The lack of homes available for sale in Ireland is “unprecedented in the era of online advertising”, according to property website Daft.ie.
The latest Daft House Price Report shows that average prices have surged 8.4% since this time last year – and 2.4% in the last three months.
The increases are smaller in urban counties than in rural areas - with Dublin, Cork and Galway seeing rises of around 4% over the last 12 months.
In limerick and Waterford meanwhile, the increases 7.6% and 9.3% respectively.
Supply remains a major issue for the housing market – with just 10,000 homes listed for sale on March 1st.
On Newstalk Breakfast this morning, Trinity economist and report author Ronan Lyons said that previous reports have seen up to five times more houses on the market.
“If you look at 2019, across the country as a whole there were about 25,000 properties on the market and if you and I had a conversation then, I would have called it a very tight market, compared to what had come in the previous few years when there would have been 30,000, 40,000 or even 50,000 homes on the market,” he said.
“But since then, it gone down from 25,000 to just 10,000 and that is just unprecedented in the era of online advertising.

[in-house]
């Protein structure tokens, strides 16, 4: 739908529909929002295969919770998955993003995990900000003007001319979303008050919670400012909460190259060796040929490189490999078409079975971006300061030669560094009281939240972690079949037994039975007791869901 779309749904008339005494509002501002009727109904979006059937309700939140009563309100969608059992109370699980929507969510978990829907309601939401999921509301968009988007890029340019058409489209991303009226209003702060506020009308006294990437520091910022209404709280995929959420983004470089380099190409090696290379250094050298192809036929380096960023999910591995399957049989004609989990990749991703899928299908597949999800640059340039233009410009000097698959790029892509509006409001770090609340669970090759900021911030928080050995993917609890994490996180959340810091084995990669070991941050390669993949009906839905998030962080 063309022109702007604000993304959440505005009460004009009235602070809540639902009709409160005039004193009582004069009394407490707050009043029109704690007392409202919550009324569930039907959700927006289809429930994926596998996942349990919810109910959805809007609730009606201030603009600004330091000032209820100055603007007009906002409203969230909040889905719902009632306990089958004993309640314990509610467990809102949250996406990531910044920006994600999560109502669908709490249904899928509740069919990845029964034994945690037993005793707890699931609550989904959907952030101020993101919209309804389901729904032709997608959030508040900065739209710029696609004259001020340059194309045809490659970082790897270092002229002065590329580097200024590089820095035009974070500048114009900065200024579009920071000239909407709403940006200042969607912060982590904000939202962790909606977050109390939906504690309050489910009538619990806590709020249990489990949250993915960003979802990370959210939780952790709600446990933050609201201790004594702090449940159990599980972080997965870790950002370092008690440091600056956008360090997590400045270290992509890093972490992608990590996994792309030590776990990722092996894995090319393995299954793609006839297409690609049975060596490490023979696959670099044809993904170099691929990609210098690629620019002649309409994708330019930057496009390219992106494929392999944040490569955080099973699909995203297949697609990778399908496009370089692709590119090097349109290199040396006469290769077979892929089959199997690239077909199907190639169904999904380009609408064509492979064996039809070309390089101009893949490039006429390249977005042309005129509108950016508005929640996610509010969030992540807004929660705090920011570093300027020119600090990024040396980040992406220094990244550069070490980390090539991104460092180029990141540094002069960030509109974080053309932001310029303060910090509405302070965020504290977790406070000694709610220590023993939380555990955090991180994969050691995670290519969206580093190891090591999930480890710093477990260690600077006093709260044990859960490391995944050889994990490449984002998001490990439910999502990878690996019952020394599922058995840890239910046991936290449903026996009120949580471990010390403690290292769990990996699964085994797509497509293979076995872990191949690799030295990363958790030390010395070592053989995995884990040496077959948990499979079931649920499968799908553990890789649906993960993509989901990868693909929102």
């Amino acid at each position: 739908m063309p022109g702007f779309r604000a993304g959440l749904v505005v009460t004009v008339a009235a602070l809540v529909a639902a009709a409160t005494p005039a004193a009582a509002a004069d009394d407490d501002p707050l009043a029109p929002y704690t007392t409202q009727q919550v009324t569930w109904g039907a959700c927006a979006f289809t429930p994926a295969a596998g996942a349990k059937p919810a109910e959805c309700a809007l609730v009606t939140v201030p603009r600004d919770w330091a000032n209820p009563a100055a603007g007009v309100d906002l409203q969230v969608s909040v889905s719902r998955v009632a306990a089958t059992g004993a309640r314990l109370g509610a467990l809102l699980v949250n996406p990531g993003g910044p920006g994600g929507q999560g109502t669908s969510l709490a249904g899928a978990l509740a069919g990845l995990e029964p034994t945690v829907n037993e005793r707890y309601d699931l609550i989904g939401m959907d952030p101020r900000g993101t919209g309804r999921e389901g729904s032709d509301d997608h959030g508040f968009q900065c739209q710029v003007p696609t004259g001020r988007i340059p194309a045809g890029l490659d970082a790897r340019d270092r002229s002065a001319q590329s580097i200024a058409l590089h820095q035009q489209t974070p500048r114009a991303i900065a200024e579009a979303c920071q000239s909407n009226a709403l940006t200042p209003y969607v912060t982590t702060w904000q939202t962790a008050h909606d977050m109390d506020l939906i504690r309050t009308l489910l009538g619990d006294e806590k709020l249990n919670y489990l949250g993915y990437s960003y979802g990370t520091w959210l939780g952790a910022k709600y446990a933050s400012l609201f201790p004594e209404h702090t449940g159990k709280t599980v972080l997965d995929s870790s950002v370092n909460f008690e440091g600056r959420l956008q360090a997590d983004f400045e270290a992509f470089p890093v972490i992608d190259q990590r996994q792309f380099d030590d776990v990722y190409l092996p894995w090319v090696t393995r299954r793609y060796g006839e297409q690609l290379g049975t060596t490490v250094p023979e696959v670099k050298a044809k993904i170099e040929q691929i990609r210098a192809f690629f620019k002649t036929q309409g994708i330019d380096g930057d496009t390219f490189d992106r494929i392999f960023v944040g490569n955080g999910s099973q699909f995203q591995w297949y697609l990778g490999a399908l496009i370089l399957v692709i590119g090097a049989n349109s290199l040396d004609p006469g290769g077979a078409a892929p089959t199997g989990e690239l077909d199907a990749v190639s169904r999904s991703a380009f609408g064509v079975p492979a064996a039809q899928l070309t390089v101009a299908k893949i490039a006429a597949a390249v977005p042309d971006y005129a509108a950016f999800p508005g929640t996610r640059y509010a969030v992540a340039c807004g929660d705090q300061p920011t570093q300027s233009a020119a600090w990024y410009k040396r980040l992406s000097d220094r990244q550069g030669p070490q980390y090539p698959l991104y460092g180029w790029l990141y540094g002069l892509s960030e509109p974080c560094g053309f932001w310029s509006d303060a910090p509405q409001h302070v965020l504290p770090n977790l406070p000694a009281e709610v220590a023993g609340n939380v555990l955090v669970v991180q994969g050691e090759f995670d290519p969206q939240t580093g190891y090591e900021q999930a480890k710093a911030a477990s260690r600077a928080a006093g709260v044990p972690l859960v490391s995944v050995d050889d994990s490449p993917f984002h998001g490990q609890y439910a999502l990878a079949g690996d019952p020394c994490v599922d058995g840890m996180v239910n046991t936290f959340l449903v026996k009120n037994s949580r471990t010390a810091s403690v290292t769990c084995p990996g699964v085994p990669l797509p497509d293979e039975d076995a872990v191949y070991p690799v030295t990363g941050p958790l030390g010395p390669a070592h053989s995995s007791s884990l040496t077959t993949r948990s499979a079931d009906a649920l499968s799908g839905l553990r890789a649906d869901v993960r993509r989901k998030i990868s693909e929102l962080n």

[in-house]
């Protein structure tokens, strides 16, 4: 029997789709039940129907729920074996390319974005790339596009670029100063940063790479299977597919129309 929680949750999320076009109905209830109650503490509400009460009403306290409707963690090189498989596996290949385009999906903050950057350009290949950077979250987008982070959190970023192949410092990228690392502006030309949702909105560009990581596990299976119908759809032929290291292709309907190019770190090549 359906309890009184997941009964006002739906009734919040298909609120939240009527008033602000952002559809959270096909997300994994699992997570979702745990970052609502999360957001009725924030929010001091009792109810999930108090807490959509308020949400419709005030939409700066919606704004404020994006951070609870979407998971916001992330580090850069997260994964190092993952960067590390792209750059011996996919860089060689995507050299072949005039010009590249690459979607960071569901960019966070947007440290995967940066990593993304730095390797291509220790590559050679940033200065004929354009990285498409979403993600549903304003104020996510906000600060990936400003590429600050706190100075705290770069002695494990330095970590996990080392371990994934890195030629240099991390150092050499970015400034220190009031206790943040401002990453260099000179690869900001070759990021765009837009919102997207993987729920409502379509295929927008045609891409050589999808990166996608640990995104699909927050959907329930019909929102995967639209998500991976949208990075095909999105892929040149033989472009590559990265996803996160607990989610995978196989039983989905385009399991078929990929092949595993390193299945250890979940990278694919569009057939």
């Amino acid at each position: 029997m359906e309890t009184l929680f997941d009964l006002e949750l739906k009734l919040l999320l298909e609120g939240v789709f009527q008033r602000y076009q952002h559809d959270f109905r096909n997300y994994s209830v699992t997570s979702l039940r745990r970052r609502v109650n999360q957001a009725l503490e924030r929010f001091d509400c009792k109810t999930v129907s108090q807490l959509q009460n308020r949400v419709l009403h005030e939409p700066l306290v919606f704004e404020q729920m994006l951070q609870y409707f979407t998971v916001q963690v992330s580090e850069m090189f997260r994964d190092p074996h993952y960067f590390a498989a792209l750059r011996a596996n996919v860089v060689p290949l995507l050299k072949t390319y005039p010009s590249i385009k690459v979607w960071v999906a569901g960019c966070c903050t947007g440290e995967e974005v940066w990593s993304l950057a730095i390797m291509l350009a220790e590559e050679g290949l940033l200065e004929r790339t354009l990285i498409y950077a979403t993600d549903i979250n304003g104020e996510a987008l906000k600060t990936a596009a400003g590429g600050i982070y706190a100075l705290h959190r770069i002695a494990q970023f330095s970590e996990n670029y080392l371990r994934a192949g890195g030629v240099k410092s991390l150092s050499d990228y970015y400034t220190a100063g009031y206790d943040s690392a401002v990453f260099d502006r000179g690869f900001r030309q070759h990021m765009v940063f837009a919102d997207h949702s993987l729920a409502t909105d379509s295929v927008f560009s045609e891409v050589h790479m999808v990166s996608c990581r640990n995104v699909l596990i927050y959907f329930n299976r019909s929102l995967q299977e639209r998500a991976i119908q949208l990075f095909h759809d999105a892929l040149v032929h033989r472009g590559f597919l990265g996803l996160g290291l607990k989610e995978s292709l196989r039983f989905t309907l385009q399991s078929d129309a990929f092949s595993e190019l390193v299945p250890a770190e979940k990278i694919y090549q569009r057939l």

“This is the number of homes for sale online and we can go back to 2006 when online advertising arose and there is nothing like that.
“So, we are in as bad a place in terms of supply as we have been relative to demand over the last 15 years unfortunately.”
House prices have increased by 8.4% in one year
Check out the full Daft Q1 2022 House Price Report for more details https://t.co/Au8xcKosZf pic.twitter.com/Lanh8ZW02y
— Daft.ie (@daftmedia) March 28, 2022
He said the year-on-year price increases is ‘huge’ – especially when you consider “this has happened consistently over the last six or seven years”.
Mr Lyons said housing supply can be increased through new builds and second-hand sales – both of which are being impacted by global events.
He said the COVID pandemic is having a lasting effect on the second-hand market with 15% fewer homes being listed at any point in time.
“It is recovering but it is recovering slowly rather than quickly so the second-hand market is only gradually going to get back to what it was pre-COVID,” he said.
“That, I think, is just because of the nature of putting your home up for sale and finding somewhere else.”
He said more new-builds are getting started now than at any point in the last 15 years – but the war in Ukraine is now adding “further disruption and uncertainty in supply chains”.
“What that means is, for people trying to get materials, they are harder to get and more expensive and that makes building homes less attractive,” he said.
“Therefore, we may see some downside risk in terms of the number of homes we build. As a country we need 40,000 to 50,000 homes built a year for decades and we are struggling at about 20,000, at the moment.”
You can listen back here: